Again, the learned author says:

"The object of construction, as applied to a written constitution, is to give effect to the intent of the people in adopting it. In the case of all written laws, it is the intent of the lawgiver that is to be enforced."

Another cardinal rule of construction laid down by this author is, that the whole instrument is to be examined in placing a construction upon any portion or clause thereof. He says:

"Nor is it lightly to be inferred that any portion of a written law is so ambiguous as to require extrinsic aid in its construction. Every such instrument is adopted as a whole, and a clause which, standing by itself, might seem of doubtful import, may yet be made plain by comparison with other clauses or portions of the same law. It is therefore a rule of construction, that the whole is to be examined with a view to arriving at the true intention of each part; and this Sir Edward Coke regards the most natural and genuine method of expounding a statute. If any section [of a law] be intricate, obscure, or doubtful, the proper mode of discovering its truc meaning is by comparing it with the other sections, and finding out the sense of one clause by the words or obvious intent of another.' And in making this comparison it is not to be supposed that any words have been employed without occasion, or without intent that they should have effect as part of the law. The rule applicable here is, that effect is to be given, if possible, to the whole instrument, and to every sec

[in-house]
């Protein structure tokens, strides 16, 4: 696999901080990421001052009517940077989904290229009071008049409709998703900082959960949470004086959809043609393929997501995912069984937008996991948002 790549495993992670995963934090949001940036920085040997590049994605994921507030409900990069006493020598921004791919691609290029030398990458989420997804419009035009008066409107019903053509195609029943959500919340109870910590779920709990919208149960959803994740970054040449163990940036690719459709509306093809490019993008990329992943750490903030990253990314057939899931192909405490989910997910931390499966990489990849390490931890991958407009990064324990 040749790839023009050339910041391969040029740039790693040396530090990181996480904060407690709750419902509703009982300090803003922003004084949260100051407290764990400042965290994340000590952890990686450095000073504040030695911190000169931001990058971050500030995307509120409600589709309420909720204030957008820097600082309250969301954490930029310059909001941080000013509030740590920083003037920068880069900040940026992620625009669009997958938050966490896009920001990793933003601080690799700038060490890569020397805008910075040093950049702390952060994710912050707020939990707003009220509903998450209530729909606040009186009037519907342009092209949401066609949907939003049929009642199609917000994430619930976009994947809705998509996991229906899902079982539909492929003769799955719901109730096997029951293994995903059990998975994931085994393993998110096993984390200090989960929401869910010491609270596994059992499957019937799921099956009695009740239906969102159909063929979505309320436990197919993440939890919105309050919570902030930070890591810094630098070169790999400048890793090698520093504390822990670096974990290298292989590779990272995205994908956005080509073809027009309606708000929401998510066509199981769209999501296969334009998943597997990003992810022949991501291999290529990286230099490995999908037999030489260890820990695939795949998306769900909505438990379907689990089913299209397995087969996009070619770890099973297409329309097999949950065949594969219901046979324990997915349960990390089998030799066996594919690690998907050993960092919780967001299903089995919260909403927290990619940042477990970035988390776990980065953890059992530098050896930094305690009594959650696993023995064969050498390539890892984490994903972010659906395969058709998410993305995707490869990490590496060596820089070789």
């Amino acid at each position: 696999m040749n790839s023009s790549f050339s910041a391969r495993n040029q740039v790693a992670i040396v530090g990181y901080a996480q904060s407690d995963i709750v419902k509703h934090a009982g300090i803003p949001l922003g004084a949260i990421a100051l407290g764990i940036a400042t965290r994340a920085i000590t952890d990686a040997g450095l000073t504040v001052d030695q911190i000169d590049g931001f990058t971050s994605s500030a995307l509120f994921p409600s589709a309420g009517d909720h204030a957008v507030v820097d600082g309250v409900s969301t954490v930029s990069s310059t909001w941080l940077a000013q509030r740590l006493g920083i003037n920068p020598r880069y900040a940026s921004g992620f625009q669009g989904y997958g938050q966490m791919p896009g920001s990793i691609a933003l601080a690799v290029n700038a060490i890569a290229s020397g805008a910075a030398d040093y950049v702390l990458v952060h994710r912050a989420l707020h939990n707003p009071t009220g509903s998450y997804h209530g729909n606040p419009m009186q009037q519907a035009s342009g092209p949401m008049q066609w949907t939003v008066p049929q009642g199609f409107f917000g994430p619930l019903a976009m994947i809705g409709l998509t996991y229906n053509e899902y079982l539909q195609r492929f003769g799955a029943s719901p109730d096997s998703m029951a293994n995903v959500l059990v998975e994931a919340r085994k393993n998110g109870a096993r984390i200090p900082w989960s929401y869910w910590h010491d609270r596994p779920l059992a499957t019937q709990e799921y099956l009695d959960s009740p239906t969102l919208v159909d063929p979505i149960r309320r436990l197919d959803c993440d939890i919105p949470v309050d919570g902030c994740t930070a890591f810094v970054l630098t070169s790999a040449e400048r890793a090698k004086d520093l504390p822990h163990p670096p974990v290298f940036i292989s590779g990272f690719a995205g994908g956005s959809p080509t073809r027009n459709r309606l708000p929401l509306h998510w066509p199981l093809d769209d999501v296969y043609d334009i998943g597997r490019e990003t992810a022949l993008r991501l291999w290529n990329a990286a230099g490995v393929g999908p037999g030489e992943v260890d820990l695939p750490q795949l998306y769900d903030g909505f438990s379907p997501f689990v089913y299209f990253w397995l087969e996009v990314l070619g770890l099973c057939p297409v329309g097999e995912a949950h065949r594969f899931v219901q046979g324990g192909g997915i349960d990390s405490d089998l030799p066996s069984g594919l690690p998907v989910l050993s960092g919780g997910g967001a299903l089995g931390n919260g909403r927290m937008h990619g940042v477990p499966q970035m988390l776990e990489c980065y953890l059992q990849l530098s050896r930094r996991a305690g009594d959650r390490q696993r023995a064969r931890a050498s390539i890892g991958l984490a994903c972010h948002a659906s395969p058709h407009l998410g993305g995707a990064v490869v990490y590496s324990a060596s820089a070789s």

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tion and clause. If different portions seem to conflict, the courts must harmonize them, if practicable, and lean in favor of a construction which will render every word operative, rather than one which may make some idle and nugatory.

"This rule is especially applicable to written constitutions, in which the people will be presumed to have expressed themselves in careful and measured terms, corresponding with the immense importance of the powers delegated, leaving as little as possible to implication. It is scarcely conceivable that a case can arise where a court would be justifiable in declaring any portion of a written constitution nugatory because of ambiguity. One part may qualify another, so as to restrict its operation, or apply it otherwise than the natural construction would require if it stood by itself; but one part is not to be allowed to defeat another, if by any reasonable construction the two can be made to stand together."

In support of the above propositions, reference is made in the notes to the following authorities: